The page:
Wednesday, July 14, 2010

Have you ever noticed . . .

. . . how much vine, tendril, and pod is required to produce a handful of peas? Not to mention all of the ingredients: soil and nutrients, dried peas (seeds), temperate pea-appropriate temperatures, days turning into weeks, the cycle of sun and night, water?

This year the birds chomped and chewed up most of the pods in the top eighteen inch region of the four foot vines. I suppose I could have put up a net or a scarecrow or silver and gold whirligigs that would reflect the light. But I didn't because some writing (yes, writing) and some vegetables are for the birds.

(And I happen to like birds. Mostly.)

And it only cost me 25 cents . . .

I would say that you can't buy anything for 25 cents, except that I am certain there is a gumball dispenser somewhere that still settles for a single quarter. And probably, if you go to the grocery store, you can buy one little piece of candy from the bins and manage to pay for it and the sales tax with twenty-five cents.

Yesterday, I bought a moment of happiness for a quarter.

I was driving through a subdivision because the main road was under construction and wouldn't allow for a left-hand turn. As I curved around the church, I saw all the signs of a lemonade stand: six kids of various sizes in T-shirts and shorts, bikes on their sides in the grass, a square card table, an upside down stack of cups, and one pitcher of lemonade next to a bottle of Sprite.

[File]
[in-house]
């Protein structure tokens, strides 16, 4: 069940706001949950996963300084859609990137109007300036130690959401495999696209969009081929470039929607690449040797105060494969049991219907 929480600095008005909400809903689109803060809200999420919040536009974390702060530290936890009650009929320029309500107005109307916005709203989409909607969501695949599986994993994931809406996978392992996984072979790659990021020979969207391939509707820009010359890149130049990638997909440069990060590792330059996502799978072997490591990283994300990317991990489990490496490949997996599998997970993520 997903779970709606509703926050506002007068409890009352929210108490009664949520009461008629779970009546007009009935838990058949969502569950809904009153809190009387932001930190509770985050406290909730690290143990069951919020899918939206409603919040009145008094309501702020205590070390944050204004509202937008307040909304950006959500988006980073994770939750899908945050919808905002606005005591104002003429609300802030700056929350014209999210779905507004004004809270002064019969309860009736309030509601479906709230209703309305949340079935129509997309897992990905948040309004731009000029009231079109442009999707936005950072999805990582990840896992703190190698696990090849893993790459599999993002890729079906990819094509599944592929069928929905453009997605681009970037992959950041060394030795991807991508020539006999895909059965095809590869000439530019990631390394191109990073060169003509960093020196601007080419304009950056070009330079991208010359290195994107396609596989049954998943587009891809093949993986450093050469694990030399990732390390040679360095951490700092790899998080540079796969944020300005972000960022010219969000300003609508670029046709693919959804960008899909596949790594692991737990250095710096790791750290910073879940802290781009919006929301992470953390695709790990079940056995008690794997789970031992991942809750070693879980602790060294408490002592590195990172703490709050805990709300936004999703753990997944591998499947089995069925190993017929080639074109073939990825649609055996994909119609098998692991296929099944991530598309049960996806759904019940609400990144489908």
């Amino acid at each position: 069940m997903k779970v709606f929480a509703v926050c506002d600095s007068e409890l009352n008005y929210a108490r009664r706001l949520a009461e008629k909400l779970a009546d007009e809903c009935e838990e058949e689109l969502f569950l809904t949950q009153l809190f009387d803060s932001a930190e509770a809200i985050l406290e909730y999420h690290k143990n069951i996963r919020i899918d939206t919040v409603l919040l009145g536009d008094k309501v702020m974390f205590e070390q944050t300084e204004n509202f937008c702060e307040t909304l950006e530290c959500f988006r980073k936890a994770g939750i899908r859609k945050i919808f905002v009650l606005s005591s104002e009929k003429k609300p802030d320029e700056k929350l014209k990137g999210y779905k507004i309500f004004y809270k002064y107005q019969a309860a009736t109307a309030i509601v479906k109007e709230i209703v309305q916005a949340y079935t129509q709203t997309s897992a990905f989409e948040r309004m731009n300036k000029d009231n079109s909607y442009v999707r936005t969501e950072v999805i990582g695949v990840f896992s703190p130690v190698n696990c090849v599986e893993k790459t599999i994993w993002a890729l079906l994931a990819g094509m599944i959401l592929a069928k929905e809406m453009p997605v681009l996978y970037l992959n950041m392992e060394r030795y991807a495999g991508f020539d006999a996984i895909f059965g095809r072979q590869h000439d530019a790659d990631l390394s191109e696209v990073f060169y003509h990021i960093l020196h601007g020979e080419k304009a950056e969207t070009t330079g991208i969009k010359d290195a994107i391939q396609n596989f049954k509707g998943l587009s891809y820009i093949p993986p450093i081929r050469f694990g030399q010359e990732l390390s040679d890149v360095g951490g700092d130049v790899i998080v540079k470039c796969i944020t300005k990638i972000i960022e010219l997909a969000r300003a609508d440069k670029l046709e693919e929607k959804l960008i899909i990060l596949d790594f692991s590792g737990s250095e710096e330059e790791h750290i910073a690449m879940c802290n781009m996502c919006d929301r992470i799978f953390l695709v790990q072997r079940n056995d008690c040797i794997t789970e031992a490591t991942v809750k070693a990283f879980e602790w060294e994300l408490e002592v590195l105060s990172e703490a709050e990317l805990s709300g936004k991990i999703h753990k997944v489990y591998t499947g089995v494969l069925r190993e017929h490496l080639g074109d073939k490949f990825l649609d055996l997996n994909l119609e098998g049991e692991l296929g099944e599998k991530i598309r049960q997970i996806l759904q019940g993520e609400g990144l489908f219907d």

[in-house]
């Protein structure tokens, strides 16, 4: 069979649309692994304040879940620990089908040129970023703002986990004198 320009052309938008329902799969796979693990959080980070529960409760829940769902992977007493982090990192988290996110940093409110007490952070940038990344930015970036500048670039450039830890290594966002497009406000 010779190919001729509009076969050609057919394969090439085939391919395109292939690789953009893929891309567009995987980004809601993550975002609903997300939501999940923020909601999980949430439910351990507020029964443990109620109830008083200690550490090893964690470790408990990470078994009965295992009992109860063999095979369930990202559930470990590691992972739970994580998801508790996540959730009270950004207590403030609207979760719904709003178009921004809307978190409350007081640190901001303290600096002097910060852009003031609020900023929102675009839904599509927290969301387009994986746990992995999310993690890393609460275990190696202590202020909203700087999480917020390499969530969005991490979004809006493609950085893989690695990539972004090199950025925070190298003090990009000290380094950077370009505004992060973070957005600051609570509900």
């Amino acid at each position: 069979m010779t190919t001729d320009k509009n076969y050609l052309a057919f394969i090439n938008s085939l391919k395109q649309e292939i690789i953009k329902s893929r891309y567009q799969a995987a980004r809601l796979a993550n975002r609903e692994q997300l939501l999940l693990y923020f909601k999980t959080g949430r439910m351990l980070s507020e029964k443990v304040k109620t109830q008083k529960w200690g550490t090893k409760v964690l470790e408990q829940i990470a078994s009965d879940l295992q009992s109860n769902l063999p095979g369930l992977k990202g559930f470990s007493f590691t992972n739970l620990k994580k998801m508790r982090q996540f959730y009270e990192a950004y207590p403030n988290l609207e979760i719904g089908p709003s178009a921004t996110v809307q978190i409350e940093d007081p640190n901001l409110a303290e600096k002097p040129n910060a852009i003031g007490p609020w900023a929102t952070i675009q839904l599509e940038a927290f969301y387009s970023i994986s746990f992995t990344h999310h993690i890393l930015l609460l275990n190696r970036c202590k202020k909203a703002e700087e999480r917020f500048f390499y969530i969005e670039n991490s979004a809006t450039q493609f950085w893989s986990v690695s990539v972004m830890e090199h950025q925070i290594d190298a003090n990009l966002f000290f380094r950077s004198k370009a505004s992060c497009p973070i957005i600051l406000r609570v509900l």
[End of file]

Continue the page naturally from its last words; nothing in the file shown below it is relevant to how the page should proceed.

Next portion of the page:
I knew that my wallet was heavy with coins, so I pulled onto the shoulder of the street just past the kids, turned off the car, and started pulling out quarters.

When I walked over to the stand, they were ecstatic.

"Would you like lemonade or Sprite?"

"You can have both! We can mix them."

I asked for a lemonade and they poured it into a heavy green St. Patrick's paper cup. Before they handed it to me they announced the price of 25 cents.

"How many of you are there?" I asked. "Six?"

They nodded, and I told them that I would like to pay each of them twenty-five cents. When I handed the small pile of coins to the girl, the squeals erupted. "Whoah!"

I heard the change clank into the bottom of their money-keeping paper cup.


Their comments grew louder as I walked to the car. "Thanks so much for coming." "Thanks for stopping." More squeals.

All that and a delicious cup of lemonade in a sturdy cup for twenty-five cents. Times six. A bargain by most anyone's standards.

Thursday, July 8, 2010

Do lost things . . .

. . . want to be found?